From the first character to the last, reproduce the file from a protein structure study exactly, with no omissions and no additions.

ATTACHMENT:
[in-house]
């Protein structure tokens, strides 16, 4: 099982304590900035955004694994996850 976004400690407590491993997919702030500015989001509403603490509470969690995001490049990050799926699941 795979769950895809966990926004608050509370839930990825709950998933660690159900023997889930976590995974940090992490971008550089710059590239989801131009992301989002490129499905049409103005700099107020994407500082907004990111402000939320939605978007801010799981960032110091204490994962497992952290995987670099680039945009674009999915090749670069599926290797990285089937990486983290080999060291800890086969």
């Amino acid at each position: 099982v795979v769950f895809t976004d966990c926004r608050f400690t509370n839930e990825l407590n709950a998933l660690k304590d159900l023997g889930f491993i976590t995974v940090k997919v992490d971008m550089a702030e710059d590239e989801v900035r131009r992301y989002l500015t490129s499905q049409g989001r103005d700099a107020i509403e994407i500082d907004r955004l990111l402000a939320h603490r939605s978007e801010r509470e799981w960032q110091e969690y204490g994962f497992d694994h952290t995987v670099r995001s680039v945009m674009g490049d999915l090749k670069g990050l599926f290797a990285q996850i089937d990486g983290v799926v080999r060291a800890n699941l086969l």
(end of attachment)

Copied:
[in-house]
């Protein structure tokens, strides 16, 4: 099982304590900035955004694994996850 976004400690407590491993997919702030500015989001509403603490509470969690995001490049990050799926699941 795979769950895809966990926004608050509370839930990825709950998933660690159900023997889930976590995974940090992490971008550089710059590239989801131009992301989002490129499905049409103005700099107020994407500082907004990111402000939320939605978007801010799981960032110091204490994962497992952290995987670099680039945009674009999915090749670069599926290797990285089937990486983290080999060291800890086969």
């Amino acid at each position: 099982v795979v769950f895809t976004d966990c926004r608050f400690t509370n839930e990825l407590n709950a998933l660690k304590d159900l023997g889930f491993i976590t995974v940090k997919v992490d971008m550089a702030e710059d590239e989801v900035r131009r992301y989002l500015t490129s499905q049409g989001r103005d700099a107020i509403e994407i500082d907004r955004l990111l402000a939320h603490r939605s978007e801010r509470e799981w960032q110091e969690y204490g994962f497992d694994h952290t995987v670099r995001s680039v945009m674009g490049d999915l090749k670069g990050l599926f290797a990285q996850i089937d990486g983290v799926v080999r060291a800890n699941l086969l």